happiness of their kind, as not wanting
the thing they desire. The oak, the raven,
! the stork, the stag, fill up many years ; in
regard of whom man dies in the minority
of childhood. This made the philosophers
call nature a step-dame to man, to the rest
a true mother. For she gives him least
time that could make best use of his time,
and least pleasure that could best appre
hend it, and take comfort in it. But here
divinity teacheth and revealeth a large re
compense from our God. Other creatures
live long, and then perish to nothing ; man
dies soon here, and afterward he may live
forever. The Shortness is recompensed
with eternity. Dost thou blame nature, O
philosopher, for cutting thee so short that
thou canst not get knowledge ? Open
thine eyes —perfect knowledge is not to be
had here, though the daj*s were double to
Methuselah's. Above it is. Bless God,
then, rather for thy life's shortness, for the
sooner thou diest, the sooner thou shalt
come to thy desired knowledge. The best
here is short of the least there. Let no
I man blame God for making him too soon
happy. Say rather with the Psalmist, "My
I soul is athirst for God ; 0 when shall I
; come to appear in the glorious presence of
; the Lord ?" Who would not forsake a pri
| son for a palace, a tabernacle for a city, a
i sea of dangers for a firm land of bliss, the
i life of men for the life of angels ?— Thomas
j Adams.
| COQUETRY AMONG GIRLS. —I suppose that
J coquetry, in its legitimate form, is among
i woman's charms, and that there is a legiti
! mate sphere for its employment, for, except
i in rare natures, it is a natural tiling with
| your sex. Nature has ordained that man
; shall prize most that which shall cost an
effort, and while it has designed that you
| shall at some time give your heart and hand
to a worthy man, it has also provided a
way for making the prize he seeks an ap
j parently difficult one to win. It is a sim-
I pie and beautiful provision for enhancing
j your value in his ej r es, so as to make a
| difficult thing of that which you know to
be unspeakably easy. If you hold yourself
cheaply, and meet all advances with open
willingness and gladness, the natural result
will be that your lover will tire of you. To
become a flirt is to metamorphose into a
distgusting passion that which by a nat
ural constitution is a harmless and useful
instinct. This instinct ut coquetry, which
I makes a woman a thing to be won, and
which I suppose all women are conscious
of possessing in some degree,is not a thing
to be cultivated or developed at all
It should be left to itself, unstimulated
and unperverted ; and if, in the formative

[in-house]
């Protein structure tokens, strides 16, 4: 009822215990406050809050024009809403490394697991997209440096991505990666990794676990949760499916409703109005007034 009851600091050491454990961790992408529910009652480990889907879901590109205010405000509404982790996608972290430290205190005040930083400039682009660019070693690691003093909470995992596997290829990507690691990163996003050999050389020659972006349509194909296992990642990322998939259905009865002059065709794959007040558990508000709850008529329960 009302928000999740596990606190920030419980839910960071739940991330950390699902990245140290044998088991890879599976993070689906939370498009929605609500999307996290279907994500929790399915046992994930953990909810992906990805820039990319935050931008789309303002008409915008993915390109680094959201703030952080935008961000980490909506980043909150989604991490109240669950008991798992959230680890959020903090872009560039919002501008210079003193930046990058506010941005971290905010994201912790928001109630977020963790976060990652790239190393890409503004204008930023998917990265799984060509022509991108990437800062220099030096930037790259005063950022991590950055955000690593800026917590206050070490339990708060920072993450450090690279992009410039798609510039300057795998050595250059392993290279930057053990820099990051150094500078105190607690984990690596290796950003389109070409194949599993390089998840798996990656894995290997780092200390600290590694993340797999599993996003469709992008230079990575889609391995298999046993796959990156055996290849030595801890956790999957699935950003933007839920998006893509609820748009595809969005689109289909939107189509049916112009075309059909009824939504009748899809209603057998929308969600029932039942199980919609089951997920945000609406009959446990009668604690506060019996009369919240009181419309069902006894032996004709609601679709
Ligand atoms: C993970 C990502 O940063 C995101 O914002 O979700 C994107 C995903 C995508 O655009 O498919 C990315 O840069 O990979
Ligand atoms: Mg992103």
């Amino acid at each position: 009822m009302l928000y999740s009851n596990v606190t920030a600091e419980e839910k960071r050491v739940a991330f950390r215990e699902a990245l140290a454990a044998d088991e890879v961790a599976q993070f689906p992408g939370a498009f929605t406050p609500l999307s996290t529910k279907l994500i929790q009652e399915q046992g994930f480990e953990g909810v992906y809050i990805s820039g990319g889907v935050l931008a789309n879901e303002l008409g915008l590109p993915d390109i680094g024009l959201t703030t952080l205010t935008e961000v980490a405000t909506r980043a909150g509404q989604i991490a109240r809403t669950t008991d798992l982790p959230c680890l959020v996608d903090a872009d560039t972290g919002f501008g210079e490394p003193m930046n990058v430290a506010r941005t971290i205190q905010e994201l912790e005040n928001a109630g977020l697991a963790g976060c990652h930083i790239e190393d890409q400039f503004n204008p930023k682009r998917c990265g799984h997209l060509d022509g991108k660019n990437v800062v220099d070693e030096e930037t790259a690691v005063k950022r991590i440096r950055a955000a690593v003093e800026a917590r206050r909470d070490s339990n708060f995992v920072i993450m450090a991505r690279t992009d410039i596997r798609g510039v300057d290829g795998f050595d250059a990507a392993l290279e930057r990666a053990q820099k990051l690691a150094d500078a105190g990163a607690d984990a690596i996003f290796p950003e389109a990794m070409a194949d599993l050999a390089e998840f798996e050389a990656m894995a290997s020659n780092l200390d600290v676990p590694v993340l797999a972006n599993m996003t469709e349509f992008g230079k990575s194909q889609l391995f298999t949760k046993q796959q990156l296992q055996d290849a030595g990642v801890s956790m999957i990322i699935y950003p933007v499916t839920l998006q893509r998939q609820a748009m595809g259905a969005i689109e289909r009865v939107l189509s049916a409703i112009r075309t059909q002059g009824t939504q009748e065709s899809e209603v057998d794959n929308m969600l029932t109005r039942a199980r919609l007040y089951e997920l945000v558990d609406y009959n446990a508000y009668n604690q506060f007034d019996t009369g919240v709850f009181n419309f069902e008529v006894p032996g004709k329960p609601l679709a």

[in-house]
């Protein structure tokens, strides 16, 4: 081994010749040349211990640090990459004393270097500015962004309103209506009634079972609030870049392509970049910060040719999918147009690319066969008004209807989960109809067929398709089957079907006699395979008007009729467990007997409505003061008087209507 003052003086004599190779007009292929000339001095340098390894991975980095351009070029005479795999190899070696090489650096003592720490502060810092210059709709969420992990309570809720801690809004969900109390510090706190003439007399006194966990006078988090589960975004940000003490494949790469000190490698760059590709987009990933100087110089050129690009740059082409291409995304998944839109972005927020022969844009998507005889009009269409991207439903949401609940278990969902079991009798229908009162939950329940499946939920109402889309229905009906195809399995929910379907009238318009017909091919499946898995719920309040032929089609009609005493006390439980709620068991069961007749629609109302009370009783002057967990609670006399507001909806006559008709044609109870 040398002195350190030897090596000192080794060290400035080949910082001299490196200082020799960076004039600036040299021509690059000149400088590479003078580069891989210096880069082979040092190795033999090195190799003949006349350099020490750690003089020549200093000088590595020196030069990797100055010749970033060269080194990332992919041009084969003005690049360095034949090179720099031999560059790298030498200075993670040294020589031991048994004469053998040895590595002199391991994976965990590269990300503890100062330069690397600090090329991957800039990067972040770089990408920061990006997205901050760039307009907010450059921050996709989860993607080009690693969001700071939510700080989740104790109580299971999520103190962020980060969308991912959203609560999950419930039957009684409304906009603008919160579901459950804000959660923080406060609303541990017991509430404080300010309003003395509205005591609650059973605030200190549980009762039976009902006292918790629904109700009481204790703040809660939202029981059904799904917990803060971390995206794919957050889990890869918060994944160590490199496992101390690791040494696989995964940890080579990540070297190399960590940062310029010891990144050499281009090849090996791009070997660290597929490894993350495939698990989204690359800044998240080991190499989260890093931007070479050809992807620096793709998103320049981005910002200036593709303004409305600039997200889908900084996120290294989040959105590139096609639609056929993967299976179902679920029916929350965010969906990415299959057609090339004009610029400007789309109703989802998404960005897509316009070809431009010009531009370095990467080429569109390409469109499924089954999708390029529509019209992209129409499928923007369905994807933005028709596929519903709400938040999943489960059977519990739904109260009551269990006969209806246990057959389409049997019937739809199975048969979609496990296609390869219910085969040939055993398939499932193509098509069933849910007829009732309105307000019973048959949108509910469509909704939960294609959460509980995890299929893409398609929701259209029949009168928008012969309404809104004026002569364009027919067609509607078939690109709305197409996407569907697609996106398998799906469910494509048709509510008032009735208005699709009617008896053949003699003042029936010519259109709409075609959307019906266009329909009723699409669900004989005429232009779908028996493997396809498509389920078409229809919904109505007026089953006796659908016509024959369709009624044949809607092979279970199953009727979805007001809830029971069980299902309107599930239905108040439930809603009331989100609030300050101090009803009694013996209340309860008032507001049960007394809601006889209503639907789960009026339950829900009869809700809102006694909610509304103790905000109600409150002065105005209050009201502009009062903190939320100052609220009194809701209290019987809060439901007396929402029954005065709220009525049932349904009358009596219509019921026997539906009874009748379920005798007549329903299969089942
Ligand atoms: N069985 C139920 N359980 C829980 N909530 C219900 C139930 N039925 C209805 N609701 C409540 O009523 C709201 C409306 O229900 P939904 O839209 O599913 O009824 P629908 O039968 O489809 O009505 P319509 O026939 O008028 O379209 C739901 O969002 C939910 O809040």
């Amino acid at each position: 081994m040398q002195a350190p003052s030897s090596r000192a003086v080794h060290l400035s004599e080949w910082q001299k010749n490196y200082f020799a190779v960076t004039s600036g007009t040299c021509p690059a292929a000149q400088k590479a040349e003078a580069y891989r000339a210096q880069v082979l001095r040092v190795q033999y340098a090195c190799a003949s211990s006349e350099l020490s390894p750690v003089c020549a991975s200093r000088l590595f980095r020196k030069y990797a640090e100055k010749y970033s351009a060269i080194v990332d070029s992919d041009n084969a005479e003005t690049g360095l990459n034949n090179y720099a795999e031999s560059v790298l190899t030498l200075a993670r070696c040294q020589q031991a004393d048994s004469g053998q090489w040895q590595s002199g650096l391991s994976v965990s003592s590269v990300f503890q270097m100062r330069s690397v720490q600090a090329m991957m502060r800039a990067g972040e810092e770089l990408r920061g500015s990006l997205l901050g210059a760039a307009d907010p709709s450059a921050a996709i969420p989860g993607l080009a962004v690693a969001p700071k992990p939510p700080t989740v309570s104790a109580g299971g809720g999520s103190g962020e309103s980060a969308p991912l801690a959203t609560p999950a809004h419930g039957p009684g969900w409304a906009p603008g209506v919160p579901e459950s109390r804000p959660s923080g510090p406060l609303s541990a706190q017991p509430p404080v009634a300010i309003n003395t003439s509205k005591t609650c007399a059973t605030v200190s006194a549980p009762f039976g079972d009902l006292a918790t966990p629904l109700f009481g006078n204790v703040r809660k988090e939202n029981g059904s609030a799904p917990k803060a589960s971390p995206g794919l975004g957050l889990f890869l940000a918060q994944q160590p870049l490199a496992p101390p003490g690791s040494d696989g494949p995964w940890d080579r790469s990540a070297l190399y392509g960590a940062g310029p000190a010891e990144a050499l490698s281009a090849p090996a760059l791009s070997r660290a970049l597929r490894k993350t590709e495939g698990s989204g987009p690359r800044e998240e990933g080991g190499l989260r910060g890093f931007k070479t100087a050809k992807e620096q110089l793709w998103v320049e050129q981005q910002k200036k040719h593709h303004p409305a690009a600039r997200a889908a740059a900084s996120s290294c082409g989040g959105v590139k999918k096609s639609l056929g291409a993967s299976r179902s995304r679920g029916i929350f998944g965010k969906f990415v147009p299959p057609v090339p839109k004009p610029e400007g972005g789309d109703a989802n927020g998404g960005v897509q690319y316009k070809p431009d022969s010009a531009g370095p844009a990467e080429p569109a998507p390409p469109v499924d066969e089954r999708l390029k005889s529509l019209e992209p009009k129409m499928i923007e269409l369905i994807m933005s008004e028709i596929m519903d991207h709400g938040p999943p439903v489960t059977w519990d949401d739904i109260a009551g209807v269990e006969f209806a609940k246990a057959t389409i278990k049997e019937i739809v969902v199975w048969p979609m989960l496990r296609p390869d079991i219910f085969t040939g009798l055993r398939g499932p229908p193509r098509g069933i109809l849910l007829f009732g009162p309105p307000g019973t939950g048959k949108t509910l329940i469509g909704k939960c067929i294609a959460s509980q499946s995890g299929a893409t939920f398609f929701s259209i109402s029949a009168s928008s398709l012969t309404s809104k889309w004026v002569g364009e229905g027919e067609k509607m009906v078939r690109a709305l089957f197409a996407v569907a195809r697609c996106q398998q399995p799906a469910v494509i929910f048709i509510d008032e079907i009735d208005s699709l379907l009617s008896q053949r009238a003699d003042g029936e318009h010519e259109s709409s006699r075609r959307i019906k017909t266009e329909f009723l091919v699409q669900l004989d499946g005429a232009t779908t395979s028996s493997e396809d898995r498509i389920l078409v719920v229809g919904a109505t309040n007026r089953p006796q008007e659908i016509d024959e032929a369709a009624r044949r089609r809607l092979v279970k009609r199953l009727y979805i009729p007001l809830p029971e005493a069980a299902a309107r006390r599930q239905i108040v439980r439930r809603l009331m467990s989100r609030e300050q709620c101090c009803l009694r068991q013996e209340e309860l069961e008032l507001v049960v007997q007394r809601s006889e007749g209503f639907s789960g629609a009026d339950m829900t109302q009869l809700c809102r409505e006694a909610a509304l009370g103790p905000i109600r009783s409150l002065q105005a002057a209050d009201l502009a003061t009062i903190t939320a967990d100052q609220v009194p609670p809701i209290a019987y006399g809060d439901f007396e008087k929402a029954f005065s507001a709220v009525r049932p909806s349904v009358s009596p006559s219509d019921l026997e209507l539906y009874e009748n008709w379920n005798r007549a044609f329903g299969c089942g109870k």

stage of your womanhood, by imitating
| them, or seeking to make impressions for
| the sake of securing attentions which are
| repaid by insult and negligence, you do vi
olence to your nature, you make yourself a
woman whom your own sex despise, and
whom all sensible meu who do not mean to
cheat you with insineerties as mean as
yours, are afraid of. They will not love
you, and they will not trust you.— Dr. Hol
| land.
OK CHRlST. —Christ made himself like to
us, that he might make us like to Himseif.
Christ must needs have died, how else
j could sin be expiated, the law satisfied, the
devil conquered, and inau be saved ?
They that deny themselves for Christ,
shall enjoy themselves in Christ,
j Men would rather hear of Christ crucified
for them, than be crucified for Christ.
If Christ denied innocent nature of love
to us, shall not we deny corrupt nature out
! of love to him.
Christ by his death appeared to be the
i Son of man, by his resurrection he appear
ed to be the Son of God.
Christ was the great promise of the Old
Testament, the Spirit is tiic great promise
of the New.
Christ's strength is the Christian's
If we would stand, Christ must be our ,
foundation ; if we would be safe, Christ
must be our sanctuary.
In regard of natural life, we live in God ;
in regard <>f spiritual life, Christ lives in
He that thinks he hath no need of Christ
hath too high thoughts of himself; he that
thinks Christ cannot help him, hath too low
thoughts of Christ.
Presumption abuses Christ,despair refuses
" Will you help me out of this mud hole?'
said a traveling druggist, who had just
been compelled to stop his team in a mud
hole, because they couldn't pull it out.
" No, I can't stop." said the Yankee, who
was heavily loaded, and fearful he would
be late for the cars.
" I would take it as a great favor, besides
paying you," said the druggist.
" What are you loaded with ?" asked the
•' Drugs and medicines," said he.
" I guess I'll try and get you out, then, j
for I am loaded with tombstones."
They were seen travelling together after |
WHAT IS CONSCIENCE ?—When a little boy,
my father sent me from the field home. A j
spotted tortoise in shallow water caught ■
1113- attention, and I lifted my stick to strike j
when a voice within me said :—"lt is J
wrong." I stood with uplifted stick,in won- i
der at the new emotion,till the tortoise van-'
islied from my sight.
I hastened home, and asked my mother !
what it was that told me it was wrong. j
Taking me in her arms, she said, "Some j
men call it conscience, but I prefer to call;
it the voice of God in the soul of man.— ,
But if you turn a deaf oar, or disobey,then
it will fade out little by little, and leave
you in the dark without a guide."
A thrifty husband cradles his wheat or i
cribs his corn, while the thrifty wife cribs, j
or cradles the babies.
weeks since," says the correspondent of a
Quebec paper, writing under date of the ftth
instant, "a peaceable family, residing at
Bon Desir in the county of Tadousac, were
roused from their slumber in the middle of
the night by a horrible noise and quaking
of the earth around their dwelling. Rush
ing out into the darkness, but not knowing
where to turn for safety from a danger
which threatened to engulf them every
minute, their fears increased a thousand
fold, they decided to await the return of
day before departing from the spot. Their
fears were not without foundation, as th<-
ground around them shook and groaned in
the most dreadful manner. Morning at